Saw palmetto is one of the most popular and commonly used over the counter nutritional supplements. In 2010 alone, it had over $700 million in total sales.
Saw palmetto, also commonly known as Serenoa repens or American dwarf palm tree, is a plant native to the southeastern regions of the United States. The medicinal part of the saw palmetto plant is its maroon colored, oblong shaped berry. Saw palmetto extract is composed of fatty acids and phytosterols that are responsible for its anti-inflammatory and anti-oxidant effects.
Saw palmetto, which has been used since the 1800s, is a commonly recommended phytotherapy (“phyto”, meaning plant) in the United States, Canada, and Europe. Saw palmetto has been shown to benefit men struggling with urinary tract and prostate issues, females affected by hormone imbalances, and individuals with hormone-related hair loss.
Saw palmetto is often used to balance hormone levels and combat hair loss. According to one study, saw palmetto may help block the activity of 5-alpha reductase, an enzyme that converts testosterone into another sex hormone called dihydrotestosterone (DHT) that is linked to hair loss. Saw palmetto may prevent hair loss by reducing the uptake of DHT in your hair follicles, which decreases DHT’s ability to bind to specific hormone receptors.
One review of 7 studies found that oral and topical supplements containing saw palmetto improved hair quality by 60%, raised total hair count by 27%, and increased hair density in 83% of people with hair loss.
A small 2014 study of 25 males showed positive results when the participants used topical saw palmetto and 10% Trichogen as a treatment. The study showed an 11.9% hair count increase after 4 months.
A second small study of 50 males confirmed the effectiveness of topical saw palmetto for treating male baldness. Hair count increased at weeks 12 and 24 compared with the baseline.
Saw palmetto has been widely used by men with prostatic conditions, such as benign prostatic hyperplasia (BPH), a condition caused by a non-malignant enlargement of the prostrate that can reduce or inhibit the flow of urine from the bladder. By inhibiting the 5-alpha reductase enzyme, saw palmetto may slow or prevent the growth of the prostate gland and promote healthy urine flow through the urinary tract, which reduces the occurrence of urinary tract symptoms in men and supports a healthy prostrate.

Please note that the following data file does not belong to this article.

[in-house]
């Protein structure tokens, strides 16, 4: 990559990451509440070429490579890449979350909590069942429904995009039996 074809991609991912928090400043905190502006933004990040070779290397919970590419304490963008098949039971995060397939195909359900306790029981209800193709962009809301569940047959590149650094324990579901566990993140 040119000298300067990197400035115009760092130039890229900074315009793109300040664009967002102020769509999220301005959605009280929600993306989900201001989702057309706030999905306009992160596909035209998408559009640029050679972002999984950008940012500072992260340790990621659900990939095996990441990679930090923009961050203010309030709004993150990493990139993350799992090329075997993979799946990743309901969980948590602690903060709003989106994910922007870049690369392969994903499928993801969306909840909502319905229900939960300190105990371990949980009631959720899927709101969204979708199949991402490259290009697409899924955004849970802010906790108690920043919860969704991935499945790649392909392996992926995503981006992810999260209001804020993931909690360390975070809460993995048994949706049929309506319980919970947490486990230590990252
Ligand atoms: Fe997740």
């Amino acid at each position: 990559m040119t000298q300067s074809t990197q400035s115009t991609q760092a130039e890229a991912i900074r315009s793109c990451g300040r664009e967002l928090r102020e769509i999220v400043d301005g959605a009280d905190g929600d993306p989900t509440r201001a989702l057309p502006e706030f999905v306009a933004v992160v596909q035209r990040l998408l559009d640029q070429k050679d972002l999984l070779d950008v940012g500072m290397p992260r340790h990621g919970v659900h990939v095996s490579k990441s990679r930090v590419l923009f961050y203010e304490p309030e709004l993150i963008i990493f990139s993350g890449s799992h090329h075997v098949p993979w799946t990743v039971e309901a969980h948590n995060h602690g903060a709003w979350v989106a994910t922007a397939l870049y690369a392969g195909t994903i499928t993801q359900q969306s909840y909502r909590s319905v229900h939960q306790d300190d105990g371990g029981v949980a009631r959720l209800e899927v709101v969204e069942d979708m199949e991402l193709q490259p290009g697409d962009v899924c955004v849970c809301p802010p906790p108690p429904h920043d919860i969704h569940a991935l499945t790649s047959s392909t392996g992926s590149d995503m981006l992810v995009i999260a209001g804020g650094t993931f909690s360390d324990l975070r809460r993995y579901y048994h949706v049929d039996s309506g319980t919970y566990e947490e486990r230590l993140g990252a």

A nine week study showed that men who received saw palmetto supplementation demonstrated a decrease in urinary tract symptoms and an increase in urine flow when compared to a placebo. (There are also studies that show that saw palmetto didn’t help any more than a placebo for BPH. Please check with your doctor before starting a supplement.)
Research has shown that saw palmetto acts as an anti-androgen, also known as a testosterone blocker. Testosterone is an androgen hormone necessary for numerous body functions, including growth and reproduction. Testosterone levels in women vary throughout their menstrual cycles and life stages. While testosterone is essential for both men and women, excess testosterone levels can lead to harmful health effects.
Saw palmetto may help relieve symptoms associated with polycystic ovarian syndrome (PCOS), a condition characterized by elevated testosterone levels, irregular or absent menstrual cycles, infertility, acne, hirsutism, cardiac disease, and insulin resistance.
Saw palmetto has been shown to be safe for the majority of healthy individuals; however, mild headaches and digestive side effects have been reported. Saw palmetto has not been shown to interact with other medication.
Combining saw palmetto with Proscar or Avodart has unknown effects. The cumulative effects could potentially additive (and positive) but may also increase the risk of certain side effects. You should discuss the use of saw palmetto with your doctor if you are already taking a 5-alpha-reductase inhibitor.
Saw palmetto may interact with hormone containing drugs, including testosterone and estrogen. Multiple studies show that saw palmetto has both antiandrogenic and anti-estrogen effects. Therefore, in theory, saw palmetto could antagonize the actions of these hormones, so potential drugs that could decrease in effectiveness include testosterone or estrogen replacement therapy and oral contraceptive pills.
Saw palmetto should be used cautiously with anticoagulant and antiplatelet drugs, including:
- NSAIDs (e.g. aspirin, ibuprofen, and naproxen)
- Coumadin (warfarin)
- Plavix (clopidogrel)
How to Buy
As a dietary supplement, saw palmetto can be obtained in many different forms, including whole dried berries, capsules, soft gels, tablets, topical creams, tinctures, and powders. It is recommended to look for saw palmetto products that contain plant sterols and 80% to 90% fatty acids.
Saw palmetto is often combined with other ingredients that help enhance prostate health, such as pumpkin seed extract.
Most research is conducted using saw palmetto in dosages of 320 mg per day, often divided into 2 doses.
Some experts recommend taking the supplement with food, which may minimize digestive issues and prevent adverse effects.
How to Store
Store all supplement in a cool, dry and dark cabinet.
How to Cook
Many saw palmetto teas are available on the market.
Look for organic saw palmetto in bags on your co-op shelves or online from Bulk Apothecary.